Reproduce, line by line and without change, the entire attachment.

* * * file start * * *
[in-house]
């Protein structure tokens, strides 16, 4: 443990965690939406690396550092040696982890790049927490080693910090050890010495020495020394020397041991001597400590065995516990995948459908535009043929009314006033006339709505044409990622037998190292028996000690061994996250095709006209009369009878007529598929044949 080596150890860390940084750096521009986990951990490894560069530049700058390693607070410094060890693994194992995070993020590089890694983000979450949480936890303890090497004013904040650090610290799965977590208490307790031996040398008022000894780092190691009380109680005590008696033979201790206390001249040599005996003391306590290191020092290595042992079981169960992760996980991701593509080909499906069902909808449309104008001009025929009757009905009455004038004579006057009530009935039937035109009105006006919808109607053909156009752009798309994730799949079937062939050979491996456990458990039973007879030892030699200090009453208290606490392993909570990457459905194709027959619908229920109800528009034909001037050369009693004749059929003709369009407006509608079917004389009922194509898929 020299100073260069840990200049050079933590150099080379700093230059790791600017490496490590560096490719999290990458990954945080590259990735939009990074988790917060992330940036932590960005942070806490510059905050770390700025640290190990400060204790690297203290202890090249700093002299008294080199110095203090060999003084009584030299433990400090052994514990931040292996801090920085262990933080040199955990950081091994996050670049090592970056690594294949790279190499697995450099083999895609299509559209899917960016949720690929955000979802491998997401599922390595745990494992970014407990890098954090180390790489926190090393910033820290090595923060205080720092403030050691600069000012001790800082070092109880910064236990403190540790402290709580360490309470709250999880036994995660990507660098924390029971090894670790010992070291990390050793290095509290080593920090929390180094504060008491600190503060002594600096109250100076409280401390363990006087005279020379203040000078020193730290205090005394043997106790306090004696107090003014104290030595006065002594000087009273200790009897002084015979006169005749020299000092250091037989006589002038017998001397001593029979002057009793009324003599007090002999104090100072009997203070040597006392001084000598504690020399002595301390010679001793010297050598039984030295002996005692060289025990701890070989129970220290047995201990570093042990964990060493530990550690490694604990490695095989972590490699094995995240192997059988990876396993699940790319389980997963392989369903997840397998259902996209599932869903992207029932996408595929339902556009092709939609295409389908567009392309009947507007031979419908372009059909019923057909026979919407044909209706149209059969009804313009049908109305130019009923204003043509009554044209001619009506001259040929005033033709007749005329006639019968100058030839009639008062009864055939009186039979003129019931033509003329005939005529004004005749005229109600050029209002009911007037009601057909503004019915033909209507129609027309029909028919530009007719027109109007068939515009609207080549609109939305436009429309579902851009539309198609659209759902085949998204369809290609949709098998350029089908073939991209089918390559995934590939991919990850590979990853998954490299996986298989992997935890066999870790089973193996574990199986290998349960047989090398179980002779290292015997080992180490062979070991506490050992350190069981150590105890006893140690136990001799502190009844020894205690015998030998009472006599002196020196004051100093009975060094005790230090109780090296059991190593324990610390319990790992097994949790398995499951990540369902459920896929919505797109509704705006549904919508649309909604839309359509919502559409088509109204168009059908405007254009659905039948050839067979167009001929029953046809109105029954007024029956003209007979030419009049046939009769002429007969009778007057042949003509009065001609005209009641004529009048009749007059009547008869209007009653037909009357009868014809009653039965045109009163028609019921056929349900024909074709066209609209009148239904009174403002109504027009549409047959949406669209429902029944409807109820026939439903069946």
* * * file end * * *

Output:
[in-house]
């Protein structure tokens, strides 16, 4: 443990965690939406690396550092040696982890790049927490080693910090050890010495020495020394020397041991001597400590065995516990995948459908535009043929009314006033006339709505044409990622037998190292028996000690061994996250095709006209009369009878007529598929044949 080596150890860390940084750096521009986990951990490894560069530049700058390693607070410094060890693994194992995070993020590089890694983000979450949480936890303890090497004013904040650090610290799965977590208490307790031996040398008022000894780092190691009380109680005590008696033979201790206390001249040599005996003391306590290191020092290595042992079981169960992760996980991701593509080909499906069902909808449309104008001009025929009757009905009455004038004579006057009530009935039937035109009105006006919808109607053909156009752009798309994730799949079937062939050979491996456990458990039973007879030892030699200090009453208290606490392993909570990457459905194709027959619908229920109800528009034909001037050369009693004749059929003709369009407006509608079917004389009922194509898929 020299100073260069840990200049050079933590150099080379700093230059790791600017490496490590560096490719999290990458990954945080590259990735939009990074988790917060992330940036932590960005942070806490510059905050770390700025640290190990400060204790690297203290202890090249700093002299008294080199110095203090060999003084009584030299433990400090052994514990931040292996801090920085262990933080040199955990950081091994996050670049090592970056690594294949790279190499697995450099083999895609299509559209899917960016949720690929955000979802491998997401599922390595745990494992970014407990890098954090180390790489926190090393910033820290090595923060205080720092403030050691600069000012001790800082070092109880910064236990403190540790402290709580360490309470709250999880036994995660990507660098924390029971090894670790010992070291990390050793290095509290080593920090929390180094504060008491600190503060002594600096109250100076409280401390363990006087005279020379203040000078020193730290205090005394043997106790306090004696107090003014104290030595006065002594000087009273200790009897002084015979006169005749020299000092250091037989006589002038017998001397001593029979002057009793009324003599007090002999104090100072009997203070040597006392001084000598504690020399002595301390010679001793010297050598039984030295002996005692060289025990701890070989129970220290047995201990570093042990964990060493530990550690490694604990490695095989972590490699094995995240192997059988990876396993699940790319389980997963392989369903997840397998259902996209599932869903992207029932996408595929339902556009092709939609295409389908567009392309009947507007031979419908372009059909019923057909026979919407044909209706149209059969009804313009049908109305130019009923204003043509009554044209001619009506001259040929005033033709007749005329006639019968100058030839009639008062009864055939009186039979003129019931033509003329005939005529004004005749005229109600050029209002009911007037009601057909503004019915033909209507129609027309029909028919530009007719027109109007068939515009609207080549609109939305436009429309579902851009539309198609659209759902085949998204369809290609949709098998350029089908073939991209089918390559995934590939991919990850590979990853998954490299996986298989992997935890066999870790089973193996574990199986290998349960047989090398179980002779290292015997080992180490062979070991506490050992350190069981150590105890006893140690136990001799502190009844020894205690015998030998009472006599002196020196004051100093009975060094005790230090109780090296059991190593324990610390319990790992097994949790398995499951990540369902459920896929919505797109509704705006549904919508649309909604839309359509919502559409088509109204168009059908405007254009659905039948050839067979167009001929029953046809109105029954007024029956003209007979030419009049046939009769002429007969009778007057042949003509009065001609005209009641004529009048009749007059009547008869209007009653037909009357009868014809009653039965045109009163028609019921056929349900024909074709066209609209009148239904009174403002109504027009549409047959949406669209429902029944409807109820026939439903069946």